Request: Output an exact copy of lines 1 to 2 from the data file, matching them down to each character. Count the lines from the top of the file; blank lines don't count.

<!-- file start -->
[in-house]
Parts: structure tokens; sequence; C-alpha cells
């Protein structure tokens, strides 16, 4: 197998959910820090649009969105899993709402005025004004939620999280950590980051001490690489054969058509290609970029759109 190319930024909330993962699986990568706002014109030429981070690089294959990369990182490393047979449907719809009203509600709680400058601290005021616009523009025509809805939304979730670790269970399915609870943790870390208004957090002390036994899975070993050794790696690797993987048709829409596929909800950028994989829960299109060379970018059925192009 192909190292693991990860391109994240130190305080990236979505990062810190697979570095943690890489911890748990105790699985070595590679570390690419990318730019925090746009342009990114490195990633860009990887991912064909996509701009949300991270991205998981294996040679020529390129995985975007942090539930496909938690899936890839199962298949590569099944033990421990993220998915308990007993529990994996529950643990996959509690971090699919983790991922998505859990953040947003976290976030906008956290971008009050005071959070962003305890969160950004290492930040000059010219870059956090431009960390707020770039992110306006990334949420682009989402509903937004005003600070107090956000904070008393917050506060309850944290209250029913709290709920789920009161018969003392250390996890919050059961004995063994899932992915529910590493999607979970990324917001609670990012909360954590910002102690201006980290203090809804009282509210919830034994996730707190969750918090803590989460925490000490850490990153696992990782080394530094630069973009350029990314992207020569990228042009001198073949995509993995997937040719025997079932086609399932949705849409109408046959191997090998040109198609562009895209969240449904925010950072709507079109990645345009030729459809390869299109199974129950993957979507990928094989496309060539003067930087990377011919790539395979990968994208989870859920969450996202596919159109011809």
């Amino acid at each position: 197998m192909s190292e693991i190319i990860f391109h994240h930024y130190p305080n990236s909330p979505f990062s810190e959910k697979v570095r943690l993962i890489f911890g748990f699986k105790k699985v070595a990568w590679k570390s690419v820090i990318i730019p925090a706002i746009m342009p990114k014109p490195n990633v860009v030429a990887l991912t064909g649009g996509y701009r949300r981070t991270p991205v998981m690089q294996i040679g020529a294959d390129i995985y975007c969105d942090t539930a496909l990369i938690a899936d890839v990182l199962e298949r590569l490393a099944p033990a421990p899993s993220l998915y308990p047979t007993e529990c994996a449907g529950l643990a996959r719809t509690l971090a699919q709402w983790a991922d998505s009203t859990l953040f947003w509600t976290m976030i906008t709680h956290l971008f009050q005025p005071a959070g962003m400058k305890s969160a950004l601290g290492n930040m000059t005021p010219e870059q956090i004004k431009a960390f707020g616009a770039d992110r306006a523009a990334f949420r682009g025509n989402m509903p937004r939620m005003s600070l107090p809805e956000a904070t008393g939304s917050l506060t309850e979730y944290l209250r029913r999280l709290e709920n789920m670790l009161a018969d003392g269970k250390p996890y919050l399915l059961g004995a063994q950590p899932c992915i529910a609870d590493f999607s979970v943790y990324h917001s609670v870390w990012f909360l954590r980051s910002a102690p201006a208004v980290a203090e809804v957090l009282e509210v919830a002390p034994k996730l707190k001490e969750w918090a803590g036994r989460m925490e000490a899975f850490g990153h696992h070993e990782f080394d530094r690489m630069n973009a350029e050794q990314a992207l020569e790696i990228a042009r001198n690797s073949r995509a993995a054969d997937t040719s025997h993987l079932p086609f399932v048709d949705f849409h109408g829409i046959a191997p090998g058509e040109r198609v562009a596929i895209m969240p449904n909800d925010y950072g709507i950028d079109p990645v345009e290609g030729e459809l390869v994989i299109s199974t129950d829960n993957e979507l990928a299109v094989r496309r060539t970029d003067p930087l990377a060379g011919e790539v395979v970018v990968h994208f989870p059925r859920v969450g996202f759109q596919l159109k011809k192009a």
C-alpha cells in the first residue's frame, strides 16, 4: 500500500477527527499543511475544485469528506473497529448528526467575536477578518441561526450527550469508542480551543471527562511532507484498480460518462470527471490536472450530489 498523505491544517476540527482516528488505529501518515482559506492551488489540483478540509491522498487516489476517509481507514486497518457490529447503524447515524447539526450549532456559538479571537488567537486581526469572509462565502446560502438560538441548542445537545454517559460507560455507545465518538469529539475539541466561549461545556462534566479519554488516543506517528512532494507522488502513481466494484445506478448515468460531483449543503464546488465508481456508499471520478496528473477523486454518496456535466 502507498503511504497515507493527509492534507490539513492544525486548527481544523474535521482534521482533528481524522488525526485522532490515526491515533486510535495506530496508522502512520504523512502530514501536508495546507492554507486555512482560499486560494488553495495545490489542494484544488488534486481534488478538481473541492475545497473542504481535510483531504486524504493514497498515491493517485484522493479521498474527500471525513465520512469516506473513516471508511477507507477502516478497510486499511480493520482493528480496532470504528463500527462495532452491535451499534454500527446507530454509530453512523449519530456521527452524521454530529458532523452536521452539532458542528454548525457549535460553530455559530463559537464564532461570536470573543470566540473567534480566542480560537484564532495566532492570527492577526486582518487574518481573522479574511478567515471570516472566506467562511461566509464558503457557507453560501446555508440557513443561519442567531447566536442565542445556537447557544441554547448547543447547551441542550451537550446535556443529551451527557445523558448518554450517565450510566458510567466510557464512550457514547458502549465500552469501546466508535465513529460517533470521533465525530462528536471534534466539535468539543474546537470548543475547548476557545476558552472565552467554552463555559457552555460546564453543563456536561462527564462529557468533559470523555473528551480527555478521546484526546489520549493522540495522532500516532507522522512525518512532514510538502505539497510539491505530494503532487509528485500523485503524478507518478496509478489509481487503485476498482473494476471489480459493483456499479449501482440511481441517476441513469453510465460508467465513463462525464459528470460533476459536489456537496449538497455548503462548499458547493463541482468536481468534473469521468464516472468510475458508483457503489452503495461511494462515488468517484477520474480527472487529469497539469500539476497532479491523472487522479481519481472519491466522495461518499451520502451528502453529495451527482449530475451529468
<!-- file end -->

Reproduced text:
[in-house]
Parts: structure tokens; sequence; C-alpha cells